Joe Root has called on his England team to embrace the realities of a chastening 3-1 series loss in India, and accept that their skills in spinning conditions let them down at key moments of the campaign, rather than the conditions themselves.

After winning the first Test in Chennai by an emphatic 227-run margin, England were put in their place over the course of the next three matches, India turning up the intensity with consecutive wins by 317 runs, 10 wickets and an innings and 25 runs.

Those latter two matches in Ahmedabad spanned less than five days between them, which was a comment for the most part on England’s fallible batting, as they managed fewer runs across four innings (533) than they had made in more amenable batting conditions in their decisive first innings of 578 at Chepauk.

However, having won the toss and batted first each of the Ahmedabad matches, England had their opportunities to fight back in spite of their frailties, as they restricted India to 145 in the third Test, a slender deficit of 32, before reducing them to 146 for 6 in the fourth.

On neither occasion could they close out their fightback, with Rishabh Pant’s stunning counter-attack in this latest game, in partnership with Washington Sundar, epitomising the gulf in batting prowess between the sides.

Sundar made two ducks and two unbeaten near-centuries in his four innings of the series – 85 not out in Chennai and 96 not out in Ahmedabad – and topped the averages by a distance. But Pant and Rohit Sharma were the consistently outstanding performers in tough conditions, returning averages of 54.00 and 57.50 respectively with their contrastingly aggressive styles.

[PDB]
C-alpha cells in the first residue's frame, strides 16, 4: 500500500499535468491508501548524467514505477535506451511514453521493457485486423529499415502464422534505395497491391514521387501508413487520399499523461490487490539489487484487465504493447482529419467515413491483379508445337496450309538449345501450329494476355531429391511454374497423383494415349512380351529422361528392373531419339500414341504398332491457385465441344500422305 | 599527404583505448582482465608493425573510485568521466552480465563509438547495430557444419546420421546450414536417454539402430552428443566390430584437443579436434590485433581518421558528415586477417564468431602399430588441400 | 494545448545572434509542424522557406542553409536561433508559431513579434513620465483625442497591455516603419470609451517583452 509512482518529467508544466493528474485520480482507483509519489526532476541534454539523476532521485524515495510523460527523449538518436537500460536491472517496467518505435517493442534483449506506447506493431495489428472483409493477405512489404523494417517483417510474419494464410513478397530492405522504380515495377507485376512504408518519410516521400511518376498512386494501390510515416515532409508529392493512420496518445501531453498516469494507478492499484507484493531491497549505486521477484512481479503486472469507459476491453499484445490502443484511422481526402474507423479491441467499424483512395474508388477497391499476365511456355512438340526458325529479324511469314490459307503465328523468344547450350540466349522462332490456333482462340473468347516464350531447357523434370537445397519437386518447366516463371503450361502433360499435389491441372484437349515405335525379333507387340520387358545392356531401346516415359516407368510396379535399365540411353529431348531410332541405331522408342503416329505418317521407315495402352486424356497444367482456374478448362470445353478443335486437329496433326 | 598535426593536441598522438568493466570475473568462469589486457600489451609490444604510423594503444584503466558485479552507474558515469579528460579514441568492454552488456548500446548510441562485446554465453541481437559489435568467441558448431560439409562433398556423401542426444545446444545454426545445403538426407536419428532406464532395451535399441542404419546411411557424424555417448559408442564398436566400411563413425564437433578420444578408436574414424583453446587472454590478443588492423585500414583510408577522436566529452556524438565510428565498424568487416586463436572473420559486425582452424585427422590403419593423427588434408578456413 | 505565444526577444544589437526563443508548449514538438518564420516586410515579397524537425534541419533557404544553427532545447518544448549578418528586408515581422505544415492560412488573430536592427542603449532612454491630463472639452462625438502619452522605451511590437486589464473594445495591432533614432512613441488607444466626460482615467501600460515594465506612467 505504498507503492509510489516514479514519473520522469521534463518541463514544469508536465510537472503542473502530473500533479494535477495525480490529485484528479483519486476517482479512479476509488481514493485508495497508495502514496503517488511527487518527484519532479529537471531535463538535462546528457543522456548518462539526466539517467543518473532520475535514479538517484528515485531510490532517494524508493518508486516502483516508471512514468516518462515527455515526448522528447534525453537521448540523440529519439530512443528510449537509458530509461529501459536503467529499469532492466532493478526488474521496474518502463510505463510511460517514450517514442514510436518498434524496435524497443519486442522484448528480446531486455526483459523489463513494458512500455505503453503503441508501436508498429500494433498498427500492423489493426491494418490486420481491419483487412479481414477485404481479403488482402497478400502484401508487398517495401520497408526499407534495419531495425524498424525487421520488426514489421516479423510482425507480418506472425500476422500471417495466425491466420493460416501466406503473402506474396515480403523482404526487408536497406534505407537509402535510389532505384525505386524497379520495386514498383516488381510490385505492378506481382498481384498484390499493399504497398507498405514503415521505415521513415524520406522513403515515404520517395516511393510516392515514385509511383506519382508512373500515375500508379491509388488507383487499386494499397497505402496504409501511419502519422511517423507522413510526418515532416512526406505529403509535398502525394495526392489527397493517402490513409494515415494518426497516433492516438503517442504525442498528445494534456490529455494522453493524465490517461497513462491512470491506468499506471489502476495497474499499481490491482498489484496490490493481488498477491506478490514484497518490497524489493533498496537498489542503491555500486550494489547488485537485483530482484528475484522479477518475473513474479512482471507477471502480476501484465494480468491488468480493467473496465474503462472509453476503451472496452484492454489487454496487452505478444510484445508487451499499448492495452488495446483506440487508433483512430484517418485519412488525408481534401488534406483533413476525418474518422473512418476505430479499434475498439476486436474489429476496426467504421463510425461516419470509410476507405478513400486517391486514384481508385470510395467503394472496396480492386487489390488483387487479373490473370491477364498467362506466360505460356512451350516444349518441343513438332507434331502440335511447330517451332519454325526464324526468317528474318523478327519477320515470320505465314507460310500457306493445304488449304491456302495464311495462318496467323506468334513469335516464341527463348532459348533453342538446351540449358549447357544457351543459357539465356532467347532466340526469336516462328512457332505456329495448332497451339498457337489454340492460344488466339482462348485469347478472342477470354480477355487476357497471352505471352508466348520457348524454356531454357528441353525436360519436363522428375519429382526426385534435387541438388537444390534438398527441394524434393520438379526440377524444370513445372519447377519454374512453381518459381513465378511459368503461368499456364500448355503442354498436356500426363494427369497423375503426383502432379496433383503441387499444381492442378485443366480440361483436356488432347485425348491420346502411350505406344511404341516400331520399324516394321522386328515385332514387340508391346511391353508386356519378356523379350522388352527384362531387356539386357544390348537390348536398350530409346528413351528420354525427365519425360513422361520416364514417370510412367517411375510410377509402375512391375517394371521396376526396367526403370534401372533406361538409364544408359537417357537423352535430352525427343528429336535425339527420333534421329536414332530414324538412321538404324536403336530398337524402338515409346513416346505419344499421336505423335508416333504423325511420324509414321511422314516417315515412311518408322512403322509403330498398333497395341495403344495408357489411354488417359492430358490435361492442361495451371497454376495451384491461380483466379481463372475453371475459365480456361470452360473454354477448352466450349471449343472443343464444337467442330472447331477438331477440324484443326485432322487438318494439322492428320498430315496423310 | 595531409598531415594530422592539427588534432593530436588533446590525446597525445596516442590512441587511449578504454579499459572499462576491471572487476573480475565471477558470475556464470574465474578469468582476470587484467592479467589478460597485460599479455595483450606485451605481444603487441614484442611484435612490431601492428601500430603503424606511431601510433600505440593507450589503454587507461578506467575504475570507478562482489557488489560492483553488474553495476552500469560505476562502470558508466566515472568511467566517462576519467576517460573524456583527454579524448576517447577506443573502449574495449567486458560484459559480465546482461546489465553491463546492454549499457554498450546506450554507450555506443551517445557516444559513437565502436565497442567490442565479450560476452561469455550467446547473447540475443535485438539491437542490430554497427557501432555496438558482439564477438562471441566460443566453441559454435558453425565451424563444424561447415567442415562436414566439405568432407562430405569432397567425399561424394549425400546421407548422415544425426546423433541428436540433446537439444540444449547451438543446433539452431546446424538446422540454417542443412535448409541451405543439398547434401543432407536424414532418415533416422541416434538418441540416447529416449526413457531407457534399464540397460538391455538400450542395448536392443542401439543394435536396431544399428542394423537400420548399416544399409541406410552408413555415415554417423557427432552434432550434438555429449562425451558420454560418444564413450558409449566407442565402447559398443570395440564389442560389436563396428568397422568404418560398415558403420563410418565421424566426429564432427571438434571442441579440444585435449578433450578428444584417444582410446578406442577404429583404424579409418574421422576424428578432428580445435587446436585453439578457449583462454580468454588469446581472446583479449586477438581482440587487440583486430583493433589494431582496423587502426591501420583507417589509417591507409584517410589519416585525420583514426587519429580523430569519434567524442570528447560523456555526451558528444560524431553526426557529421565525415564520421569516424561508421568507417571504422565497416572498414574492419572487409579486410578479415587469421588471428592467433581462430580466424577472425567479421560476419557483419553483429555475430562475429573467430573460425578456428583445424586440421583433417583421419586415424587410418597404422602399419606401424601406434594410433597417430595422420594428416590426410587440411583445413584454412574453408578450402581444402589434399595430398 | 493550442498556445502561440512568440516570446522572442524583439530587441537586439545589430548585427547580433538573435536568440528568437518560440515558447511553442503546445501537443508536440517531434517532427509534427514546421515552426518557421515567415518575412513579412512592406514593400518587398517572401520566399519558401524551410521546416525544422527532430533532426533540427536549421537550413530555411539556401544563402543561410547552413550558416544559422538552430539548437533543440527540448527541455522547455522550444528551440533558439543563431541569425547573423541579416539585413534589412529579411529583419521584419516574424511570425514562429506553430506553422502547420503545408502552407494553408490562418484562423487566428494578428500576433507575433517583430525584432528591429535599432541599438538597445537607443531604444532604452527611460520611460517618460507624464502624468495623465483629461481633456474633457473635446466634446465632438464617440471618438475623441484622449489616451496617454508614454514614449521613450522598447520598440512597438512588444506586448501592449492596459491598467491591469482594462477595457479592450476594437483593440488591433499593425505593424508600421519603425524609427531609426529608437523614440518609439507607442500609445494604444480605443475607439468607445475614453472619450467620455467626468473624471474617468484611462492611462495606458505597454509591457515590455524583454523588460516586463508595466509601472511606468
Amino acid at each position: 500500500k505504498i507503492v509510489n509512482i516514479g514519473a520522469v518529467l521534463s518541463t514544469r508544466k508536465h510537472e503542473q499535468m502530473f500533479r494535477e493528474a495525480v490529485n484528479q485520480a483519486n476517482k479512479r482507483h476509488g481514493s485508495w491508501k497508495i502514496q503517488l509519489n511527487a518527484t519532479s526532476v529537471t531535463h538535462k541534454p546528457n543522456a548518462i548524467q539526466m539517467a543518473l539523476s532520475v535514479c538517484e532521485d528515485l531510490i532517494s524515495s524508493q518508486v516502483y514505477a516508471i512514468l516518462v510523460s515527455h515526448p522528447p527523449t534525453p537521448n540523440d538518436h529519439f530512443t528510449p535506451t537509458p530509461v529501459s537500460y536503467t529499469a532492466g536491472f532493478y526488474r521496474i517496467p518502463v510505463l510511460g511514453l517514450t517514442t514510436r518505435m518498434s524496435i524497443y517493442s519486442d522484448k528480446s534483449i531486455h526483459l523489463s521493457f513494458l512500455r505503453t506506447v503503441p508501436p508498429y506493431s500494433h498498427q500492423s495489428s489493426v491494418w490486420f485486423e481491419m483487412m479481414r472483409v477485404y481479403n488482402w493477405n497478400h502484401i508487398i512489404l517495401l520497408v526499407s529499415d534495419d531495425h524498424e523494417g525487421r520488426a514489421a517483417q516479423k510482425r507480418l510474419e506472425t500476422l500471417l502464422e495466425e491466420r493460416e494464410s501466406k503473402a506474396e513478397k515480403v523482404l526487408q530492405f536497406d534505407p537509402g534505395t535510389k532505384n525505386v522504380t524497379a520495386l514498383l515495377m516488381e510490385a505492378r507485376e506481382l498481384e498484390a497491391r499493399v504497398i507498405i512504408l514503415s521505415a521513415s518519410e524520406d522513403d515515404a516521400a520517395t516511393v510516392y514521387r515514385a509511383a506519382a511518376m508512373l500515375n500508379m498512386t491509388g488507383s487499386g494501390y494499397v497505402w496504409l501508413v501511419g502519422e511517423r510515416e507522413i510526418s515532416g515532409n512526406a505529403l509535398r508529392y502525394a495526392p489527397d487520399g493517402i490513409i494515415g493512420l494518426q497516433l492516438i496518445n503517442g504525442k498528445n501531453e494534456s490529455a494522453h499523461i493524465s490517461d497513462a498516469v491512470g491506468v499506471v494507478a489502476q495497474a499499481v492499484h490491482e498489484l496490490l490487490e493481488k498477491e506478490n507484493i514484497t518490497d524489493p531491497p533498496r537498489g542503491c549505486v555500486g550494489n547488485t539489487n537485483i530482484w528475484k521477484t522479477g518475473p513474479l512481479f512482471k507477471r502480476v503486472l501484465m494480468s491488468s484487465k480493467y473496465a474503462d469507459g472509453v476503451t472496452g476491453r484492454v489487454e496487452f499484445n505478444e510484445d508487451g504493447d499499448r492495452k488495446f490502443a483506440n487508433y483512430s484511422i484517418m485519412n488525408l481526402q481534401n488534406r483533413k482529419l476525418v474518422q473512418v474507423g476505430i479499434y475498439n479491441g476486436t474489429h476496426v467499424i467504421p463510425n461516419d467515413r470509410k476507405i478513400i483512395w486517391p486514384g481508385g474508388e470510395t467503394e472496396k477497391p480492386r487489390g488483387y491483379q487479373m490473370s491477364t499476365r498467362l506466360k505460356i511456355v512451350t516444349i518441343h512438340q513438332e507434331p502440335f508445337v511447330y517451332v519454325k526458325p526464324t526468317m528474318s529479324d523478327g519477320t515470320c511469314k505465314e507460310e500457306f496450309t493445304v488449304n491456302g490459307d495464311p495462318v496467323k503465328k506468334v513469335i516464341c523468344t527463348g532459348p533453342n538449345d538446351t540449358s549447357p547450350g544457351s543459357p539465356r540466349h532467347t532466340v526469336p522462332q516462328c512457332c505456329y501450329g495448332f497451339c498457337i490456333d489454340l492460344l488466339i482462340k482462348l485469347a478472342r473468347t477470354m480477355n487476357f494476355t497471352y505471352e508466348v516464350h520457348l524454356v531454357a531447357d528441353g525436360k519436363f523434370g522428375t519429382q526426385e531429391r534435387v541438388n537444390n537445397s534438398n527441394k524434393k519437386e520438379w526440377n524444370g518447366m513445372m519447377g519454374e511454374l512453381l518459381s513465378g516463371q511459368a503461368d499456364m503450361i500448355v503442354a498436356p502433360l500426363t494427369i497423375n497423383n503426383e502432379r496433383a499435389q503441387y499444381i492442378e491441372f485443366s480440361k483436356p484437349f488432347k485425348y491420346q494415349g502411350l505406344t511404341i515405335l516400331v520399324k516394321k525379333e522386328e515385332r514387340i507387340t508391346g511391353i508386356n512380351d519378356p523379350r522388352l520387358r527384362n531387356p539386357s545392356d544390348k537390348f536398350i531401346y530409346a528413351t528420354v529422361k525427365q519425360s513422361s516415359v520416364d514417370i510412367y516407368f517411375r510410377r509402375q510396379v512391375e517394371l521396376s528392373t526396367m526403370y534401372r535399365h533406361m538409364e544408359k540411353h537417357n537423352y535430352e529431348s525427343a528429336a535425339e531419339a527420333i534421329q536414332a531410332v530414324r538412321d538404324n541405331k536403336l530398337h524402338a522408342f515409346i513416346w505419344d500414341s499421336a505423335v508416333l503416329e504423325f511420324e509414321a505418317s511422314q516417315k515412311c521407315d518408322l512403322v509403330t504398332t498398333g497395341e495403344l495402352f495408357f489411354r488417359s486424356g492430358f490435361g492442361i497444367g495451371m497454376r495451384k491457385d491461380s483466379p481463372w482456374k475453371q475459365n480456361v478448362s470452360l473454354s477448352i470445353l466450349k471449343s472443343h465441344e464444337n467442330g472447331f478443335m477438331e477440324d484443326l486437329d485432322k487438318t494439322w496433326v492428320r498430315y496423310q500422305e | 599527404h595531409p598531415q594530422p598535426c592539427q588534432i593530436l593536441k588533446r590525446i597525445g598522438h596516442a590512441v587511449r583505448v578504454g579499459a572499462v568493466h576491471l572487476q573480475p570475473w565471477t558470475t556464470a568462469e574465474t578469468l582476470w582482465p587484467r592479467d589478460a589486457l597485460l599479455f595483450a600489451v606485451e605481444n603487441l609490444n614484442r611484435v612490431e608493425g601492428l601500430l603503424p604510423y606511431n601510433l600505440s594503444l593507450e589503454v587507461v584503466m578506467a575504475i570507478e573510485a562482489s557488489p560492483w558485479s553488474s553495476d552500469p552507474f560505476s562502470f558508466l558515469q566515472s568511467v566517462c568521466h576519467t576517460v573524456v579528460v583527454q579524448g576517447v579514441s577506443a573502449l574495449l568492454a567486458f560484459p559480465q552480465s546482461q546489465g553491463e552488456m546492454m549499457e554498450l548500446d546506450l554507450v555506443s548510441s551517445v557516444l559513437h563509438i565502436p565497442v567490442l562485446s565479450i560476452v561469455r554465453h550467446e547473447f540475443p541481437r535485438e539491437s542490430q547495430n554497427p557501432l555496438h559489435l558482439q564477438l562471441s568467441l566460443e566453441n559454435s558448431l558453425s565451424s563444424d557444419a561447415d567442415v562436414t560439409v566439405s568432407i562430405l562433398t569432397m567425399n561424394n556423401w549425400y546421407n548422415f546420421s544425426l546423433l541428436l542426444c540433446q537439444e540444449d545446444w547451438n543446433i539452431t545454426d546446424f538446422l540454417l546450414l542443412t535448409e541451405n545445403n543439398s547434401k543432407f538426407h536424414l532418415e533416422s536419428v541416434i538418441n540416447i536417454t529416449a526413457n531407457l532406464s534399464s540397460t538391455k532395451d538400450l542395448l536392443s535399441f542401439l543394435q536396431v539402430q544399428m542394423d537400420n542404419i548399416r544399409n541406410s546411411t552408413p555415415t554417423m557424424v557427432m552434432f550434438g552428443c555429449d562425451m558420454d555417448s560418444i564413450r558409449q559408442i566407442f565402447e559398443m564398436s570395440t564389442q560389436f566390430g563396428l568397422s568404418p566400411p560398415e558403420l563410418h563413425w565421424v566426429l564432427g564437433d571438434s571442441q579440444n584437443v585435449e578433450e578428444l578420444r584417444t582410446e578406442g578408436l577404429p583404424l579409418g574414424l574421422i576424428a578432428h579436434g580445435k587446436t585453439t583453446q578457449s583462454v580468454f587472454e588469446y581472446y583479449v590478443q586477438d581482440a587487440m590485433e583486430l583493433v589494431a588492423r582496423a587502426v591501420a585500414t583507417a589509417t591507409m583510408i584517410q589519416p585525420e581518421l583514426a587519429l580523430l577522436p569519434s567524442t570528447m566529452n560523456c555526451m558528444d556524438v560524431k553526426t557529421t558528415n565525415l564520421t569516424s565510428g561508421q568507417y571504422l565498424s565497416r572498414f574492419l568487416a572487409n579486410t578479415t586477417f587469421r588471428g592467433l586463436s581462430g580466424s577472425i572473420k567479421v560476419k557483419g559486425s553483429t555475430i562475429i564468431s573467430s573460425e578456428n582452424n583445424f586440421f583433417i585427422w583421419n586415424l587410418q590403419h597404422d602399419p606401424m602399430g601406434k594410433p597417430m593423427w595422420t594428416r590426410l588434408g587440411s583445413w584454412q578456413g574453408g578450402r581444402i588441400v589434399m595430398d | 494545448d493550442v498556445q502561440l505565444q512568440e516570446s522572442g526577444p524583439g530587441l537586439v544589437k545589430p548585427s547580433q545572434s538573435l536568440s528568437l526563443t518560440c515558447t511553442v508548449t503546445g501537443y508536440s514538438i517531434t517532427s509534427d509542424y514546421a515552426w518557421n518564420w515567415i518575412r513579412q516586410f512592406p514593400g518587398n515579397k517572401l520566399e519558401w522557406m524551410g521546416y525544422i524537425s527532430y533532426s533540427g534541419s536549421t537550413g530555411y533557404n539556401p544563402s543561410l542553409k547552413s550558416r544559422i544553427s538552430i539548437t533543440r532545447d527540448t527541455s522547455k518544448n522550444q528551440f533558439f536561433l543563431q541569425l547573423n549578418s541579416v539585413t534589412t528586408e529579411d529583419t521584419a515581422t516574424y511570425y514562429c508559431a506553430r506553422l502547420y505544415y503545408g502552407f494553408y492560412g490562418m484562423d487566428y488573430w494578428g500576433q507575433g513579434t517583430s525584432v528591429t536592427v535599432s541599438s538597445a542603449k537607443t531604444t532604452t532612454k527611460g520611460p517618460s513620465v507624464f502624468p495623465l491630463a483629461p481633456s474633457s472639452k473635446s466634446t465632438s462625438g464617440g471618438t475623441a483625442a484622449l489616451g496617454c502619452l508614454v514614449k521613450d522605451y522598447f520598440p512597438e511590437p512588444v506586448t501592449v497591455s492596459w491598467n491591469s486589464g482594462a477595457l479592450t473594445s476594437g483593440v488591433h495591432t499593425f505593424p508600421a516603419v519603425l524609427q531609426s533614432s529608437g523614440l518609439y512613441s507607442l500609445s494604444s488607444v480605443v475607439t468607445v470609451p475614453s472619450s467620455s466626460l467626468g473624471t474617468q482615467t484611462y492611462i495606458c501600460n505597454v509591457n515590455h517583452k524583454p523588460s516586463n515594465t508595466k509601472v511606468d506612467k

For England, only Root himself could manage an average above the 20s, and even his returns fell away after his double century in the first game, as he finished with 368 runs at 46.00. Ben Stokes was England’s next-most reliable performer, but his 203 runs at 25.37 fell way short of the levels that his side needed to stay in touch.

“It was disappointing,” Root said afterwards. “Credit does have to go to India, they’ve generally outskilled us. They showed us how to bat on that wicket, and similarly today with the ball they were excellent.

“We’ve just got to keep working together to try and find ways of being better in similar conditions in the future,” he added. “There were periods of time throughout when we felt very much in the hunt, but credit to Rishabh and Washington, that partnership was outstanding.”

Pant, quite rightly, was named player of the match after an extraordinary performance in Ahmedabad. He battled through a tough start to his innings, when the contest was very much in the balance, before blitzing his way to a maiden home Test century with a fusillade of boundaries against the second new ball – including an unforgettable reverse lap over the slips off James Anderson.

“The way Rishabh bats makes it very, very difficult for bowlers to build pressure and set fields sometimes,” Root said. “When he pulls out a reverse sweep to a guy with 600 Test wickets, it’s quite a skill and quite a brave move to do.”

As the series began to tilt towards India, a narrative emerged – in the media for the most part, though fuelled by some muffled protestations from the England camp after last week’s two-day defeat – that the pitches were unfairly weighted towards India’s spin strengths.

Their frontline pairing of R Ashwin and Axar Patel certainly thrived in the conditions, claiming 32 wickets at 14.71 and 27 at 10.59 respectively – with Patel’s haul matching the best by an Indian bowler in his debut series.

However, in Root’s estimation, much of that argument was scotched by the fact that India were able to thrive in between whiles with the bat as well.